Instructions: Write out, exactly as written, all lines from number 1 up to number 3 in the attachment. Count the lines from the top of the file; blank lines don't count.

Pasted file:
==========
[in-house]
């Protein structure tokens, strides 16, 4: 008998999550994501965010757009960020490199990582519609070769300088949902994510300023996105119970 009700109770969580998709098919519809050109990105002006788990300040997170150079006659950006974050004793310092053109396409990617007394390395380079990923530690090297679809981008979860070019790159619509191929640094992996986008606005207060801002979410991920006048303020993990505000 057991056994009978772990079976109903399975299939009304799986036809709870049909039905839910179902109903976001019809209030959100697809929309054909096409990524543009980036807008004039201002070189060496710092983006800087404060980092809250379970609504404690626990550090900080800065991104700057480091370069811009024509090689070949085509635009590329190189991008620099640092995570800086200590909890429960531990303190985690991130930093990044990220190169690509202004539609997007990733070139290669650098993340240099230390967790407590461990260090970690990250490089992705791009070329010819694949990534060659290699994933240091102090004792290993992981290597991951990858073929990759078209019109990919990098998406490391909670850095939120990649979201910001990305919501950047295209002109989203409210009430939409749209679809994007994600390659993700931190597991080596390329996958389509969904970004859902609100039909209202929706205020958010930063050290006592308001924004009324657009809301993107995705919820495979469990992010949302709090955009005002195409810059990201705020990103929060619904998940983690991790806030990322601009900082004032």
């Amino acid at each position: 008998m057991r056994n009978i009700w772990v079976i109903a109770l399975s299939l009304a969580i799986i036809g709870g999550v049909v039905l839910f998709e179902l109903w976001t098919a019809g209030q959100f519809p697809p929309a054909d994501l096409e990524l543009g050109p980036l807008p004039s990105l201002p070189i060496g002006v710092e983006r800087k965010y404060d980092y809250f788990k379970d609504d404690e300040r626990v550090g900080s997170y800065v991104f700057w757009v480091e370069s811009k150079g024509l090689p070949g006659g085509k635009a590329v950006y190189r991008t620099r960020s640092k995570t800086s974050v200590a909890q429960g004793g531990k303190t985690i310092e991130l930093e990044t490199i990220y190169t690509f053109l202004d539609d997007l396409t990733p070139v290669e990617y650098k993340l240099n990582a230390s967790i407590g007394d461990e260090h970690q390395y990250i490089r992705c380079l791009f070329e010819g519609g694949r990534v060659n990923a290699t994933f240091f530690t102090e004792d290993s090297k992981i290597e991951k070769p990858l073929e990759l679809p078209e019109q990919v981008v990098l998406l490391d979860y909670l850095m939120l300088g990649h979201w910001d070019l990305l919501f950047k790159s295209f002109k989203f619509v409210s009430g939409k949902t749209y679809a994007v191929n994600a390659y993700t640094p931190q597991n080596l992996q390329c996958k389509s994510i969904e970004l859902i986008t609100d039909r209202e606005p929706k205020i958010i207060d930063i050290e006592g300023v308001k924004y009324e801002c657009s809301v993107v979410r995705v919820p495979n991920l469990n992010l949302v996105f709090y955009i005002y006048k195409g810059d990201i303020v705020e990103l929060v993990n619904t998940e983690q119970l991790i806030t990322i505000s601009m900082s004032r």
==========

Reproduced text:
[in-house]
């Protein structure tokens, strides 16, 4: 008998999550994501965010757009960020490199990582519609070769300088949902994510300023996105119970 009700109770969580998709098919519809050109990105002006788990300040997170150079006659950006974050004793310092053109396409990617007394390395380079990923530690090297679809981008979860070019790159619509191929640094992996986008606005207060801002979410991920006048303020993990505000 057991056994009978772990079976109903399975299939009304799986036809709870049909039905839910179902109903976001019809209030959100697809929309054909096409990524543009980036807008004039201002070189060496710092983006800087404060980092809250379970609504404690626990550090900080800065991104700057480091370069811009024509090689070949085509635009590329190189991008620099640092995570800086200590909890429960531990303190985690991130930093990044990220190169690509202004539609997007990733070139290669650098993340240099230390967790407590461990260090970690990250490089992705791009070329010819694949990534060659290699994933240091102090004792290993992981290597991951990858073929990759078209019109990919990098998406490391909670850095939120990649979201910001990305919501950047295209002109989203409210009430939409749209679809994007994600390659993700931190597991080596390329996958389509969904970004859902609100039909209202929706205020958010930063050290006592308001924004009324657009809301993107995705919820495979469990992010949302709090955009005002195409810059990201705020990103929060619904998940983690991790806030990322601009900082004032």
């Amino acid at each position: 008998m057991r056994n009978i009700w772990v079976i109903a109770l399975s299939l009304a969580i799986i036809g709870g999550v049909v039905l839910f998709e179902l109903w976001t098919a019809g209030q959100f519809p697809p929309a054909d994501l096409e990524l543009g050109p980036l807008p004039s990105l201002p070189i060496g002006v710092e983006r800087k965010y404060d980092y809250f788990k379970d609504d404690e300040r626990v550090g900080s997170y800065v991104f700057w757009v480091e370069s811009k150079g024509l090689p070949g006659g085509k635009a590329v950006y190189r991008t620099r960020s640092k995570t800086s974050v200590a909890q429960g004793g531990k303190t985690i310092e991130l930093e990044t490199i990220y190169t690509f053109l202004d539609d997007l396409t990733p070139v290669e990617y650098k993340l240099n990582a230390s967790i407590g007394d461990e260090h970690q390395y990250i490089r992705c380079l791009f070329e010819g519609g694949r990534v060659n990923a290699t994933f240091f530690t102090e004792d290993s090297k992981i290597e991951k070769p990858l073929e990759l679809p078209e019109q990919v981008v990098l998406l490391d979860y909670l850095m939120l300088g990649h979201w910001d070019l990305l919501f950047k790159s295209f002109k989203f619509v409210s009430g939409k949902t749209y679809a994007v191929n994600a390659y993700t640094p931190q597991n080596l992996q390329c996958k389509s994510i969904e970004l859902i986008t609100d039909r209202e606005p929706k205020i958010i207060d930063i050290e006592g300023v308001k924004y009324e801002c657009s809301v993107v979410r995705v919820p495979n991920l469990n992010l949302v996105f709090y955009i005002y006048k195409g810059d990201i303020v705020e990103l929060v993990n619904t998940e983690q119970l991790i806030t990322i505000s601009m900082s004032r």